Having a project escalation process can help guide a project manager through the decision-making process to communicate effectively to leadership to ensure that they are informed in an accurate and timely manner. It is a matter of knowing the what, when, how and why of issue escalation.
I’ve often mentioned that a project manager is the CEO of his or her project. Knowing that a CEO needs to be able to communicate in many ways, the project manager has to have a wide variety of communication skills in order to be effective.
Verbal Communication Skills
The most obvious and critical communication skill is the ability to speak. The project manager spends most of his day speaking to people. I’ve known a lot of people who can talk. But sometimes they say very little. The project manager must be able to speak concisely. Why say seven words when four will do.
When reporting to an executive on the status of a project, she doesn’t want to hear every detail. Talking in circles and never getting to the point can be even more annoying. When describing an issue or situation to an executive, the PM has to determine how much detail to provide. It is important to know how to build it into an understandable story that gets the point across as economically as possible.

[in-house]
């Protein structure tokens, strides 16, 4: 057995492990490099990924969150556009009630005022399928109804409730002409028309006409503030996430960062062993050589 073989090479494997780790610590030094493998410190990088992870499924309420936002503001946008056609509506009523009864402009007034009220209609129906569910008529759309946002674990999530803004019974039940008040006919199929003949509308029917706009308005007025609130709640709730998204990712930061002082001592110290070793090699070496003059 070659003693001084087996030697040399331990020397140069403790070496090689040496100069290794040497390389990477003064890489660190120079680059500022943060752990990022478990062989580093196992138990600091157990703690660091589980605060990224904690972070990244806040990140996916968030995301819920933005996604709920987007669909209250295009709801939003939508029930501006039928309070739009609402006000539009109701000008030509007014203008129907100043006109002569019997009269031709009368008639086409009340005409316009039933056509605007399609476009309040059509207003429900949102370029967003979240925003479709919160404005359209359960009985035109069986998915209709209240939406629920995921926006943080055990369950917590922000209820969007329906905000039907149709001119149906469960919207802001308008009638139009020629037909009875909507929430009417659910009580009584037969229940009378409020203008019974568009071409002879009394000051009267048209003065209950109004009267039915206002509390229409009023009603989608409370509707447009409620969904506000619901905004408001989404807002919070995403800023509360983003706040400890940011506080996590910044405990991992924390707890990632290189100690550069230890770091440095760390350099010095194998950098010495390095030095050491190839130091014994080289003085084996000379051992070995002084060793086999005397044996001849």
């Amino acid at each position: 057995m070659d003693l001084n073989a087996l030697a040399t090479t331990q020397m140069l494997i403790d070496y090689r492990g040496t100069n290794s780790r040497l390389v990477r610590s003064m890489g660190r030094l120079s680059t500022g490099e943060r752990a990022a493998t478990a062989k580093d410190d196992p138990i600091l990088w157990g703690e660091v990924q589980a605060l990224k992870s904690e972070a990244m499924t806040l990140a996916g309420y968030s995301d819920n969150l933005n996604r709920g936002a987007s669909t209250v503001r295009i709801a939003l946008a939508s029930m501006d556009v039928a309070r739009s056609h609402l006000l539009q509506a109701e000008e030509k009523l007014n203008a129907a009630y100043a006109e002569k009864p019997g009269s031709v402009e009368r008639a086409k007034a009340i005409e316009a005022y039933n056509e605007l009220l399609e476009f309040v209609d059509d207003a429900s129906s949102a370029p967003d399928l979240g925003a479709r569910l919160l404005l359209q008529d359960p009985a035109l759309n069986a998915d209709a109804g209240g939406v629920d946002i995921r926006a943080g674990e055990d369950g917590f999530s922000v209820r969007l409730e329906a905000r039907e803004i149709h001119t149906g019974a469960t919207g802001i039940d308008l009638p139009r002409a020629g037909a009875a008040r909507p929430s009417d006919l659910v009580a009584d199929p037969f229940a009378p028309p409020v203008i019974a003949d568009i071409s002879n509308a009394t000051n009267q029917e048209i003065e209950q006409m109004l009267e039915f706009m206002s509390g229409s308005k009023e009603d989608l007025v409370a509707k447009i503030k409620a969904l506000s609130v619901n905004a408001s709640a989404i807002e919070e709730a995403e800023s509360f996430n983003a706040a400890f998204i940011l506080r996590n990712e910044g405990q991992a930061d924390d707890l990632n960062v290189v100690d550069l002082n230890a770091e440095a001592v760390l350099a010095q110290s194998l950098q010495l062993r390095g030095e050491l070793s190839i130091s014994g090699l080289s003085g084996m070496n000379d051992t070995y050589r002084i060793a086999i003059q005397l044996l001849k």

I’ve found it better to provide just enough details to get the basic point across. If the executive asks for more detail, provide a few more details until they are satisfied. It always depends on the executive. Some want as much detail as possible. Others want the bare minimum.
When talking with team members, it is important to speak to them as equals. Assuming a superior attitude may intimidate them. This could result in receiving less information than you need. It also creates poor relationships on your project.
Written Communication Skills
Just like verbal communication, a project manager’s written communication must be concise. Co-workers receive emails, reports, and many other forms of written communication. When someone opens a 10-page email, their eyes are likely to roll back. Their likelihood of reading what you wrote is just as unlikely.